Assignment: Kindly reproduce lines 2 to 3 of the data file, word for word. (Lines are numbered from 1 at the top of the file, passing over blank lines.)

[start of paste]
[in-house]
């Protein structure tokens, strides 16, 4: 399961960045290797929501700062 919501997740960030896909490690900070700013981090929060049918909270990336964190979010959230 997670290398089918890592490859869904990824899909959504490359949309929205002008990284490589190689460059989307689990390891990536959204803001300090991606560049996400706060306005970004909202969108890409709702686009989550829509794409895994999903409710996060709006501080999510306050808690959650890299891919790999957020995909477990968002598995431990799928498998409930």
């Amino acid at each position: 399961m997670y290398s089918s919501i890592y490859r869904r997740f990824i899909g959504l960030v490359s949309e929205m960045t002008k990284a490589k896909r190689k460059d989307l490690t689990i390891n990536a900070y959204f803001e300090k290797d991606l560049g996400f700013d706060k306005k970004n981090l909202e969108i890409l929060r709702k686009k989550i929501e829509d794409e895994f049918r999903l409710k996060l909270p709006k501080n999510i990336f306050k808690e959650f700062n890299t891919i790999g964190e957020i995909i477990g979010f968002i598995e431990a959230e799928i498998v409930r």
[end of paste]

């Protein structure tokens, strides 16, 4: 399961960045290797929501700062 919501997740960030896909490690900070700013981090929060049918909270990336964190979010959230 997670290398089918890592490859869904990824899909959504490359949309929205002008990284490589190689460059989307689990390891990536959204803001300090991606560049996400706060306005970004909202969108890409709702686009989550829509794409895994999903409710996060709006501080999510306050808690959650890299891919790999957020995909477990968002598995431990799928498998409930």
């Amino acid at each position: 399961m997670y290398s089918s919501i890592y490859r869904r997740f990824i899909g959504l960030v490359s949309e929205m960045t002008k990284a490589k896909r190689k460059d989307l490690t689990i390891n990536a900070y959204f803001e300090k290797d991606l560049g996400f700013d706060k306005k970004n981090l909202e969108i890409l929060r709702k686009k989550i929501e829509d794409e895994f049918r999903l409710k996060l909270p709006k501080n999510i990336f306050k808690e959650f700062n890299t891919i790999g964190e957020i995909i477990g979010f968002i598995e431990a959230e799928i498998v409930r």